When they first appeared on the scene, real-time strategy games started off with the basics of harvesting resources, building your base, and eventually churning out an army of toy soldiers to beat up your opponents before they did the same to you. Times have changed. These games have become faster-paced and more streamlined, with better control layouts, prettier graphics, and in the case of EALA's upcoming sequel, they have scout dogs and parachuting bears. Yes, Red Alert 3 may look like Command & Conquer 3's wackier cousin, but as we saw from our exclusive hands-on time with the game, there's also a finely-tuned and deep strategy game within. We had a chance to see and play the game, as well as get an exclusive first look at the all-new Empire of the Rising Sun as well.
Red Alert 3 takes place in an alternate reality in which the Cold War never ended, and all the fantastical scientific research and speculative weaponry of the 20th century actually became a reality. The series previously covered the conflict between the Soviets and the Western forces, but the third game adds a new playable faction, the Empire of the Rising Sun (powered by the fanatical armies of the Japanese).
This intriguing new faction apparently came about as a combination of the development team's plans to create a faction for skilled players who enjoy carefully micromanaging their armies, as well as from the team's favorite video games and pop culture from the Far East. For starters, basically all of Red Alert 3's units in all three factions have a secondary ability (which may either be toggled on or off, have an instantaneous effect, or require some sort of timed "cooldown" until it can be used again), and three of the Rising Sun's most powerful and flexible midlevel units possess the ability to sprout jet engines and take to the air.
This makes these versatile units exceptionally tricky to deal with in groups that are being managed by skillful players, since the game also features a rock-paper-scissors balance of units that travel by land, sea, and/or air, as well as by whether they're infantry or vehicles. Some units are very effective counter-units against ground-based and seafaring enemies and can tear through the Rising Sun's ground-based Mecha Tengu walkers (half-jet, half-robot-walker mechs bear a passing resemblance to the transforming jet/robots from the classic Japanese anime Super Dimensional Fortress Macross) and the swift Seawing submarines (which seem a bit like the transforming light/dark ship from the satisfyingly challenging arcade shooter Ikaruga) like tissue paper. However, both the Mecha Tengu and the Seawing possess the secondary ability of instantly becoming flying units--which can instantly render anti-ground or anti-naval attacks useless, as they become untouchable flyers that can be damaged only by anti-air weapons.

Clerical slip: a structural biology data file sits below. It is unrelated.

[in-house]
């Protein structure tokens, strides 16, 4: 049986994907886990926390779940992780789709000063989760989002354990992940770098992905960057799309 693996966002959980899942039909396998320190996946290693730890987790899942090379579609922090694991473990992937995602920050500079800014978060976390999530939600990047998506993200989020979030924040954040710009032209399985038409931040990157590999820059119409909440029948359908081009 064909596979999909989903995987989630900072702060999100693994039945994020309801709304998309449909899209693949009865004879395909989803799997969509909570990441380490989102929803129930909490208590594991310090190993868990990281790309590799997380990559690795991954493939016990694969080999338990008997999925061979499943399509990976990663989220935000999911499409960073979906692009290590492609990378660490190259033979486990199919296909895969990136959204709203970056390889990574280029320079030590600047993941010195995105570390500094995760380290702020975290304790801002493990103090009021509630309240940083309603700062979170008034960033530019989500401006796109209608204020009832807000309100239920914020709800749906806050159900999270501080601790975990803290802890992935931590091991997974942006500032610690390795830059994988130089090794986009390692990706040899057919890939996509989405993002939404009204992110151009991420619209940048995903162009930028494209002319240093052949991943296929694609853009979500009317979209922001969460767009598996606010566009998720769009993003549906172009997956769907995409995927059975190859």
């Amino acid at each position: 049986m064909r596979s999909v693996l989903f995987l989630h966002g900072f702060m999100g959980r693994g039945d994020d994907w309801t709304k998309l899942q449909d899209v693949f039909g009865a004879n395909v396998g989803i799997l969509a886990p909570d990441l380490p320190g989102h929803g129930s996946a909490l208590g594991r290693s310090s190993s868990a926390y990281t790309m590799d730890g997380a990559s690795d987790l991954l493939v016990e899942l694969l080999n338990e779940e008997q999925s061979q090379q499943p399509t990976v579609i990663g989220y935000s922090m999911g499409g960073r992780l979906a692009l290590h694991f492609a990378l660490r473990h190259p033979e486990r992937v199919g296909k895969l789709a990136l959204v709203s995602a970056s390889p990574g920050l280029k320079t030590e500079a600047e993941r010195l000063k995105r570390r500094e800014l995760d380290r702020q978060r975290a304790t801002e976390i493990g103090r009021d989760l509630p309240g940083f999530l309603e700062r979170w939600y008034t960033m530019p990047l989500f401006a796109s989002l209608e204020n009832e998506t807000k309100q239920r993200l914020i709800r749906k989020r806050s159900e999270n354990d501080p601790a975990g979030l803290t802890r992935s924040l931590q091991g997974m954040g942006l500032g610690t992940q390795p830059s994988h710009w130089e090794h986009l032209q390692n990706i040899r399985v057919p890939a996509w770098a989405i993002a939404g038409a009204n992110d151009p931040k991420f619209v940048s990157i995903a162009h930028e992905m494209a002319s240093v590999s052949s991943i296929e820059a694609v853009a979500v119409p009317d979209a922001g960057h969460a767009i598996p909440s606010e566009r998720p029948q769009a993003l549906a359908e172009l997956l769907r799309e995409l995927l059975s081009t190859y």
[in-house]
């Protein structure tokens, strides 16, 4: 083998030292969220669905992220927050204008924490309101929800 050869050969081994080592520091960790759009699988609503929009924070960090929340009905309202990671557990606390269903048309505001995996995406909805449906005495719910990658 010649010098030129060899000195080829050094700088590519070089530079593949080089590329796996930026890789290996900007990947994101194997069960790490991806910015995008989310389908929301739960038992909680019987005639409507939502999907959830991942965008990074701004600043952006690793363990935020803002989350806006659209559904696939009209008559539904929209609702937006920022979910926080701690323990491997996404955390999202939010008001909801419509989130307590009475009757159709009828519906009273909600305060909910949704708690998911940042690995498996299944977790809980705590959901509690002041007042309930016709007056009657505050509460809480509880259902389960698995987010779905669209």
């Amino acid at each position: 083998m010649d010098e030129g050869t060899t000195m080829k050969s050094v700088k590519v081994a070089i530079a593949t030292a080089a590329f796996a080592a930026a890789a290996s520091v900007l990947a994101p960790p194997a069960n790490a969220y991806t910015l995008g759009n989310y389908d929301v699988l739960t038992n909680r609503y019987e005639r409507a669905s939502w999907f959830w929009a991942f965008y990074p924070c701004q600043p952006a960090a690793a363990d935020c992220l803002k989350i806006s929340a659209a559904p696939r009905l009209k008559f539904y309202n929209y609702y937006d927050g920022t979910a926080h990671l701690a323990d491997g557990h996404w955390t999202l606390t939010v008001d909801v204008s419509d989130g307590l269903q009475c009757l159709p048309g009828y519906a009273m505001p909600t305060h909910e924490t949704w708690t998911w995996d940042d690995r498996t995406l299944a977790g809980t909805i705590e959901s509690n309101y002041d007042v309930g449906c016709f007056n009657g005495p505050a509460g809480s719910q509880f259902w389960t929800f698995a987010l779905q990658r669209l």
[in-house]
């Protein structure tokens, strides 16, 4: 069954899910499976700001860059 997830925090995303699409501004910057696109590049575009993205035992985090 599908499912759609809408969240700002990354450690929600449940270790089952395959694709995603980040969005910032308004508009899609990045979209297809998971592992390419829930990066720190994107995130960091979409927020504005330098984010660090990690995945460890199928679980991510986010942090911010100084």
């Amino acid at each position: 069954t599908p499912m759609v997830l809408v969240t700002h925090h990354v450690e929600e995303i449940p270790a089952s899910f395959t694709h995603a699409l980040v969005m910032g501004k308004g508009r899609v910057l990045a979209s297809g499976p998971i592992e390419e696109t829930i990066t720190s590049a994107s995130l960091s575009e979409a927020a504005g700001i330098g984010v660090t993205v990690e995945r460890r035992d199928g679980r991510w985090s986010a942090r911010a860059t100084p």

In addition, the Rising Sun is the only faction in the game that isn't shackled with the traditional "build radius"--the requirement of building your structures close to your base. Instead, the faction builds moving cores--small, vulnerable, amphibious wheeled units that can be deployed as buildings (after a delay of several seconds) pretty much anywhere on the map you can move them to, though amphibious units may only cross between land and sea along flat beaches, not off of cliffs.
Still, this feature of the Rising Sun's buildings definitely has its risks and rewards. Skilled micromanagers who can jump between many sites at once can scout aggressively to discover resource nodes and sending along mobile cores to build refineries nearby, supercharging their economies. Building up forward bases of unit-building structures is also a great way to keep the pressure on your opponents and tighten the noose quickly--however, having remote and poorly-defended installations scattered across the map can be a recipe for painful, expensive losses if your opponents also have the presence of mind to scout aggressively, and tear down your remote installations before you can hustle out a defense force.
All three of the game's factions seem like they can get a good, fast start, and can build fast scout units (such as the Allies' scout dog) to quickly search for resources, as well as to take a look at what your opponents are up to. You'll need to do this in competitive play to get a sense of what type of armies your opponent is producing, so that you can figure out how to counter them with proper anti-personnel, anti-vehicle, anti-air, or anti-naval forces.